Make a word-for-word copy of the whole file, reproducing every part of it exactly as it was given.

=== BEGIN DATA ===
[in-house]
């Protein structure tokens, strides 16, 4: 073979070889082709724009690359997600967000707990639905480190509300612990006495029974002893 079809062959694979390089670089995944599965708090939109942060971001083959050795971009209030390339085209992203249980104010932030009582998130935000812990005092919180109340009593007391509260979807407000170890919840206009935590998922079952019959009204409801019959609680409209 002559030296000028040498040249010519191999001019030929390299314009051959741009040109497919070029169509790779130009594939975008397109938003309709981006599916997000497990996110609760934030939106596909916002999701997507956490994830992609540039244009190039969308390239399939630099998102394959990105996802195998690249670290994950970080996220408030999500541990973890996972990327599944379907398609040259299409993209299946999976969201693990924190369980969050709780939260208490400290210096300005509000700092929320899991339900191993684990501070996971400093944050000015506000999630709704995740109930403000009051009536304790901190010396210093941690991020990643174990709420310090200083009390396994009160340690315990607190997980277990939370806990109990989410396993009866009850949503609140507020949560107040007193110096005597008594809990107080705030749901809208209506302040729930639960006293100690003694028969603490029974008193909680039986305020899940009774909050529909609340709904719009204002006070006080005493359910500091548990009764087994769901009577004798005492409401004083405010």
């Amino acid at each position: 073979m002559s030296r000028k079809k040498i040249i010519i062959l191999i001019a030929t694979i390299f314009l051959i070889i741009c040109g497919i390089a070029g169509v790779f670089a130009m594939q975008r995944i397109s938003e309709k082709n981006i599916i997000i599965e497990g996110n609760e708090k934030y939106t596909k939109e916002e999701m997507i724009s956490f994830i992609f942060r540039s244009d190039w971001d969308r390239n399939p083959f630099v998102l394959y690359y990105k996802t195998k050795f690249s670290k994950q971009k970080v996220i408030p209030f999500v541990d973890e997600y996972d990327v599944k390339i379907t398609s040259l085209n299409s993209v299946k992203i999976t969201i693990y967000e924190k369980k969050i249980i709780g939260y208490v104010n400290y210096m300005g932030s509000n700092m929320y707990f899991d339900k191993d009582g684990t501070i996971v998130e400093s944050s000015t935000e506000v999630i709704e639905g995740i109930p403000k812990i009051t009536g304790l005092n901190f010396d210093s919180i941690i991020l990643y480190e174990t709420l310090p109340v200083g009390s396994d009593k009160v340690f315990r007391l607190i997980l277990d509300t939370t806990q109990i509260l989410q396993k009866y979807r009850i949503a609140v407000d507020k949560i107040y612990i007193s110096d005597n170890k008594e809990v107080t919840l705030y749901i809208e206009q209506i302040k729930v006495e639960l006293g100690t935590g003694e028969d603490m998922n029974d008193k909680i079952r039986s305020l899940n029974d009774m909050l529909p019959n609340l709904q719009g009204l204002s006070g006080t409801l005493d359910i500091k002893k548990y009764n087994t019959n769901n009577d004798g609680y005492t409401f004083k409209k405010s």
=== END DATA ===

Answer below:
[in-house]
């Protein structure tokens, strides 16, 4: 073979070889082709724009690359997600967000707990639905480190509300612990006495029974002893 079809062959694979390089670089995944599965708090939109942060971001083959050795971009209030390339085209992203249980104010932030009582998130935000812990005092919180109340009593007391509260979807407000170890919840206009935590998922079952019959009204409801019959609680409209 002559030296000028040498040249010519191999001019030929390299314009051959741009040109497919070029169509790779130009594939975008397109938003309709981006599916997000497990996110609760934030939106596909916002999701997507956490994830992609540039244009190039969308390239399939630099998102394959990105996802195998690249670290994950970080996220408030999500541990973890996972990327599944379907398609040259299409993209299946999976969201693990924190369980969050709780939260208490400290210096300005509000700092929320899991339900191993684990501070996971400093944050000015506000999630709704995740109930403000009051009536304790901190010396210093941690991020990643174990709420310090200083009390396994009160340690315990607190997980277990939370806990109990989410396993009866009850949503609140507020949560107040007193110096005597008594809990107080705030749901809208209506302040729930639960006293100690003694028969603490029974008193909680039986305020899940009774909050529909609340709904719009204002006070006080005493359910500091548990009764087994769901009577004798005492409401004083405010």
């Amino acid at each position: 073979m002559s030296r000028k079809k040498i040249i010519i062959l191999i001019a030929t694979i390299f314009l051959i070889i741009c040109g497919i390089a070029g169509v790779f670089a130009m594939q975008r995944i397109s938003e309709k082709n981006i599916i997000i599965e497990g996110n609760e708090k934030y939106t596909k939109e916002e999701m997507i724009s956490f994830i992609f942060r540039s244009d190039w971001d969308r390239n399939p083959f630099v998102l394959y690359y990105k996802t195998k050795f690249s670290k994950q971009k970080v996220i408030p209030f999500v541990d973890e997600y996972d990327v599944k390339i379907t398609s040259l085209n299409s993209v299946k992203i999976t969201i693990y967000e924190k369980k969050i249980i709780g939260y208490v104010n400290y210096m300005g932030s509000n700092m929320y707990f899991d339900k191993d009582g684990t501070i996971v998130e400093s944050s000015t935000e506000v999630i709704e639905g995740i109930p403000k812990i009051t009536g304790l005092n901190f010396d210093s919180i941690i991020l990643y480190e174990t709420l310090p109340v200083g009390s396994d009593k009160v340690f315990r007391l607190i997980l277990d509300t939370t806990q109990i509260l989410q396993k009866y979807r009850i949503a609140v407000d507020k949560i107040y612990i007193s110096d005597n170890k008594e809990v107080t919840l705030y749901i809208e206009q209506i302040k729930v006495e639960l006293g100690t935590g003694e028969d603490m998922n029974d008193k909680i079952r039986s305020l899940n029974d009774m909050l529909p019959n609340l709904q719009g009204l204002s006070g006080t409801l005493d359910i500091k002893k548990y009764n087994t019959n769901n009577d004798g609680y005492t409401f004083k409209k405010s």